6. Mistakes (can) lead to greatness
“I’ve missed more than 9,000 shots in my career. I’ve lost almost 300 games. 26 times, I’ve been trusted to take the game winning shot and missed. I’ve failed over and over and over again in my life. And that is why I succeed.” -Michael Jordan
Alligator skin–if you don’t have it, buy it. Your masterpiece will get critiques that hurt your feelings. Some of your readers will not enjoy your book. You may notice that you have a fatal character flaw… hopefully just in your characters.
Rejoice and be glad. You noticed these already. Some people never do. Take a moment and cry. Journal about your feelings–you could even use this as an emotional scene. Then get up and start again, a more experienced writer.
This is why it’s vital to have caring, critiquing first readers. They can speak the truth in love. Think about their advice. Take it when it helps (especially if more than one person mentions it). Ignore other parts, but don’t tell them!
7. Focus long term
“One man has enthusiasm for 30 minutes, another for 30 days,but it is the man who has it for 30 years who makes a success of his life.” – Unknown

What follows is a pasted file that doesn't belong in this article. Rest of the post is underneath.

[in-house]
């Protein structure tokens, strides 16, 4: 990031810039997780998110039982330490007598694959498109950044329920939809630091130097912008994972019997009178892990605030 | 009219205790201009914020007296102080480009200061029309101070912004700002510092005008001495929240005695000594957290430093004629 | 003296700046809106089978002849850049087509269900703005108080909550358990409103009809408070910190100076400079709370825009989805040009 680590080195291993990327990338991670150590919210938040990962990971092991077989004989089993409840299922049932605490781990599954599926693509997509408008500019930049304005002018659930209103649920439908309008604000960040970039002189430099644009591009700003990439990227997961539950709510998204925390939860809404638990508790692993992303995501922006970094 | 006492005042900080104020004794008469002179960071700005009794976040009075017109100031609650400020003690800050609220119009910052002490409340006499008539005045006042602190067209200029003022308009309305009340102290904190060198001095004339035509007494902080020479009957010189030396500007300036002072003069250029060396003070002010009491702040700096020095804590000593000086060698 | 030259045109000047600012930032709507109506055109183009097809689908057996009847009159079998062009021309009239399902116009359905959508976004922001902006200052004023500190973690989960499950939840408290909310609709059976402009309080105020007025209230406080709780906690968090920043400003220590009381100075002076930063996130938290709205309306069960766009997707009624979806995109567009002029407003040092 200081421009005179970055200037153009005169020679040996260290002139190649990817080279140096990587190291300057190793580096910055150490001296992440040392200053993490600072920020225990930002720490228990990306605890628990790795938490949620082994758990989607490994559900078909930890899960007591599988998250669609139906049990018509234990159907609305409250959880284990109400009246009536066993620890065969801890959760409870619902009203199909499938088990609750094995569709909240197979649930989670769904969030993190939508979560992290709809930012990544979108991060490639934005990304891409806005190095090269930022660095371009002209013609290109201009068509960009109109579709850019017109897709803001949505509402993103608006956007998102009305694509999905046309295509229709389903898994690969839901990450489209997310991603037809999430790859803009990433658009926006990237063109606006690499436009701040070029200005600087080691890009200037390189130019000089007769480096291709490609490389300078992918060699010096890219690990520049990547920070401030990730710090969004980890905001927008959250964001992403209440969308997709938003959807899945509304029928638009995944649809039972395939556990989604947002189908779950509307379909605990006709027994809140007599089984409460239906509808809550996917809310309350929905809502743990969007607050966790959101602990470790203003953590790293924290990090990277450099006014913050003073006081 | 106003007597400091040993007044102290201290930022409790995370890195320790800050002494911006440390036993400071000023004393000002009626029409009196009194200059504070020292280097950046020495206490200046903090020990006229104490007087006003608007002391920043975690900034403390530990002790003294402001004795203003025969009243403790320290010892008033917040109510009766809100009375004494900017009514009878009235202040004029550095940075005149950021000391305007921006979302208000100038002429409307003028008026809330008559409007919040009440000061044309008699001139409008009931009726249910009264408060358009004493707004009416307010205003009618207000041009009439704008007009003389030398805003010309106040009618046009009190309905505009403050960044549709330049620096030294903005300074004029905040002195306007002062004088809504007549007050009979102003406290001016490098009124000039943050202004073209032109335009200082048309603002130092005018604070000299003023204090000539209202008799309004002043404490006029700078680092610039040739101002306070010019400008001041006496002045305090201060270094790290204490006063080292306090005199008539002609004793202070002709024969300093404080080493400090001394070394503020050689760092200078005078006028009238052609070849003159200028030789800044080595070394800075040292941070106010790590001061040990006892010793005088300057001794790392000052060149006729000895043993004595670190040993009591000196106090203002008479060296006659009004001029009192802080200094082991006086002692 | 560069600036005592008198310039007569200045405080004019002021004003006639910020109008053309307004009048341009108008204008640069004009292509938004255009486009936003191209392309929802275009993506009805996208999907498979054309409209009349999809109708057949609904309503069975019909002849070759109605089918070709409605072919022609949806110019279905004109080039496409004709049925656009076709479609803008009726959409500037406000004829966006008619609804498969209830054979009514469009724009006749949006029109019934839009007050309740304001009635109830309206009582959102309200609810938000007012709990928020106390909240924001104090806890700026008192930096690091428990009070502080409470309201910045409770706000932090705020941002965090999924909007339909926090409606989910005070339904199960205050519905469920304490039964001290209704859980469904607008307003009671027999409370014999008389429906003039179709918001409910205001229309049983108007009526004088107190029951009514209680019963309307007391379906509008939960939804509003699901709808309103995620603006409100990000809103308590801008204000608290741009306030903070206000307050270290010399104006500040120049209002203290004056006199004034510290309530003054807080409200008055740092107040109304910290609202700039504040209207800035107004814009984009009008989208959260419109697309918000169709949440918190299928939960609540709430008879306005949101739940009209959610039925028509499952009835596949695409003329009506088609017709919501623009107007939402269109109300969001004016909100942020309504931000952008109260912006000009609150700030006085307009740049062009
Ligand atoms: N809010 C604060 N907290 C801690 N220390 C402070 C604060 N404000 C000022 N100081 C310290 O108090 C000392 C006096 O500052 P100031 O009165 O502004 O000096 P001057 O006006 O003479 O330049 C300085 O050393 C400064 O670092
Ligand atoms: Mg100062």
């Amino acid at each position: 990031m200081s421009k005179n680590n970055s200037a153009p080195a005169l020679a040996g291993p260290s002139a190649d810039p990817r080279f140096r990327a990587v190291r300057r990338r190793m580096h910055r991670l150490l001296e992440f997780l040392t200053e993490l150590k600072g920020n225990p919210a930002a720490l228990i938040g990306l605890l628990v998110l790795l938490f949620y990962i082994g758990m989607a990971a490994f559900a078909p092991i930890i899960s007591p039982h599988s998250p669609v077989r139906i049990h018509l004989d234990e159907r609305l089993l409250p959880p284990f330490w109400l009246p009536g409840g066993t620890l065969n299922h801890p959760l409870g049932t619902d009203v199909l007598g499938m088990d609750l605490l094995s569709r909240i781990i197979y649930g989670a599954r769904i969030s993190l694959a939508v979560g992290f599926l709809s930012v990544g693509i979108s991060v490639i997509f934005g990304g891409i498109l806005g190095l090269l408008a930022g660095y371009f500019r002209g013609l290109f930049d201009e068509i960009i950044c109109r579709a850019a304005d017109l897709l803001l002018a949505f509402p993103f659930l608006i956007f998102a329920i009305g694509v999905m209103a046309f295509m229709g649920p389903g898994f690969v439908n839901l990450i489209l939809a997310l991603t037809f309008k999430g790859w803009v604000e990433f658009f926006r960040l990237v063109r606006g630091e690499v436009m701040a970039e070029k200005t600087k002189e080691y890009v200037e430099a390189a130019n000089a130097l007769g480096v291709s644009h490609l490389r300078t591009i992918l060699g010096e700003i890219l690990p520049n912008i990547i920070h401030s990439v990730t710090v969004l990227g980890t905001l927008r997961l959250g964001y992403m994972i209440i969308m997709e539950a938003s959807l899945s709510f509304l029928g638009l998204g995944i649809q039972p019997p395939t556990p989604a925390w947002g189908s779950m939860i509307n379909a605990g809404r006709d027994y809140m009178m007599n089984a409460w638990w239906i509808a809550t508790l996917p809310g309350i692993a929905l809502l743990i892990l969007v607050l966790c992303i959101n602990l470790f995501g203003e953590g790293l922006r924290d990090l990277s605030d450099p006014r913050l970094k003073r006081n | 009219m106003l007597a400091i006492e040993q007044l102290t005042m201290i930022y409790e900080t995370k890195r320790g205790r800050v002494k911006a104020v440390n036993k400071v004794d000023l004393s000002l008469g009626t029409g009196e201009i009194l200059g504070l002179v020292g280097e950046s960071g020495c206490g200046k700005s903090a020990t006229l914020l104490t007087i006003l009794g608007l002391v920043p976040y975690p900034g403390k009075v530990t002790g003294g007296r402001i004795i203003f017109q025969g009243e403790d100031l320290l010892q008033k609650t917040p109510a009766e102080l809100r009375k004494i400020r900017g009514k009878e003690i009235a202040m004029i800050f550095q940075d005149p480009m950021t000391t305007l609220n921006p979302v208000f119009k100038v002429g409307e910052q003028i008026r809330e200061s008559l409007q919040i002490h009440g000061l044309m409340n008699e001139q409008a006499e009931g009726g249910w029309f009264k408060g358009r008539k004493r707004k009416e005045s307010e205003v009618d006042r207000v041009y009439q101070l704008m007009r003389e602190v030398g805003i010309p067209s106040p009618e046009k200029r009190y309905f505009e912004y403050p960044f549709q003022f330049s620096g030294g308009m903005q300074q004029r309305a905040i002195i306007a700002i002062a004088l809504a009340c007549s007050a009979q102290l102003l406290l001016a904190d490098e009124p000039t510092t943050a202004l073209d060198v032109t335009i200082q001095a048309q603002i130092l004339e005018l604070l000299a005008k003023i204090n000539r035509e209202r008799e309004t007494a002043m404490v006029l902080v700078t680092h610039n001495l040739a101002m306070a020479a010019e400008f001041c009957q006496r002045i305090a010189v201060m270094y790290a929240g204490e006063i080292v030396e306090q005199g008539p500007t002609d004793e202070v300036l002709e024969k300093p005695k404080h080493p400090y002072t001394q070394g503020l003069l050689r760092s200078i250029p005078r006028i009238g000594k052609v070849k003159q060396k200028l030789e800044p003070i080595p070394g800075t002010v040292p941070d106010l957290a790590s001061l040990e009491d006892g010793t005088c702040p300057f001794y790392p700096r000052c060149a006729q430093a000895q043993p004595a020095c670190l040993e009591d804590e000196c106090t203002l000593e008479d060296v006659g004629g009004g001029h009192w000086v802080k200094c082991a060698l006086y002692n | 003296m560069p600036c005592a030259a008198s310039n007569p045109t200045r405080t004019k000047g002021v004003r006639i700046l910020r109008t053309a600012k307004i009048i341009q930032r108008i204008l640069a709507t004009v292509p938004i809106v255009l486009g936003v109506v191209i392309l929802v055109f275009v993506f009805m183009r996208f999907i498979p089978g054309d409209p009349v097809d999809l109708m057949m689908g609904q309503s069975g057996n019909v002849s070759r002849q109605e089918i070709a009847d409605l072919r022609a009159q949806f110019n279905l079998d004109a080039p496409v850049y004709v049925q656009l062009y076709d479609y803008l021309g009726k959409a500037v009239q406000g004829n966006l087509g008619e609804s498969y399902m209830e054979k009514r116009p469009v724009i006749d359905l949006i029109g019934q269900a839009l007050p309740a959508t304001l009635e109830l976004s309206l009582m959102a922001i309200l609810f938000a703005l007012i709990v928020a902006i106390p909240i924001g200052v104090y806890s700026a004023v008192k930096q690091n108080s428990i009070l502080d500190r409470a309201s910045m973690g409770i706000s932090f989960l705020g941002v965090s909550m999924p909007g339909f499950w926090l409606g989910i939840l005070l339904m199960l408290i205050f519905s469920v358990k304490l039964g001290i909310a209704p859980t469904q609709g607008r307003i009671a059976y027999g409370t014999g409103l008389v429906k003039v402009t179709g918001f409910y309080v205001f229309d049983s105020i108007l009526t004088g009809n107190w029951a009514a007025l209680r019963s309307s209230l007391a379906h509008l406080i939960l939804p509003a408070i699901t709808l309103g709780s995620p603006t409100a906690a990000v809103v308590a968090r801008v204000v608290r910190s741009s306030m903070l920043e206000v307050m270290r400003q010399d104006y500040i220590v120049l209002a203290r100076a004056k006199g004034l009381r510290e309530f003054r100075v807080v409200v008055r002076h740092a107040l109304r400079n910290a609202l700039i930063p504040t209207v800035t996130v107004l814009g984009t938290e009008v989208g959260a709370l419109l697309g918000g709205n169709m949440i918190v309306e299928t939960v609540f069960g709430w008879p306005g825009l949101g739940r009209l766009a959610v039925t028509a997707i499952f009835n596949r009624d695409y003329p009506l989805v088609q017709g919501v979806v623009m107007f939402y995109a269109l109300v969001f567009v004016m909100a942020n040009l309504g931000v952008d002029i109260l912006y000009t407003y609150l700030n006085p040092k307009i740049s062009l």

A typical powerlifting training season lasts about 12 weeks, during which the lifter progressives from several sets and reps of a medium weight to fewer sets of a heavy weight, the goal being to lift heaviest in each of the three lifts.
But a single season is not the end. Between seasons, lifters change their routine for a bit or even take a week or two off. The next session they lift heavier.
In writing, focus on longevity. Take care of your body–rest your eyes from your computer screen, stretch your back and massage your hands. Go for walks and eat vegetables.
Critically look over your writing style. How can you streamline your approach so the next book is easier to write, more enjoyable, faster, richer?
Write a series–it can end up selling itself, each book working “synergistically.” It is also easier, according to many authors, to keep writing in that view point and with that world than switching to a new story.
That said, you may need a break from your current story with one that will make you itch to write it.
8. Begin now
“When it comes to eating right and exercising, there is no ‘I’ll start tomorrow.’ Tomorrow is disease.” – V.L. Allinear
Powerlifting quotes from http://chrismccombs.net/80-quotes-about-training/
(For those in the know, the picture actually shows an Olympic lifter. Powerlifting is a different sport.)
Excellent tips Daniel!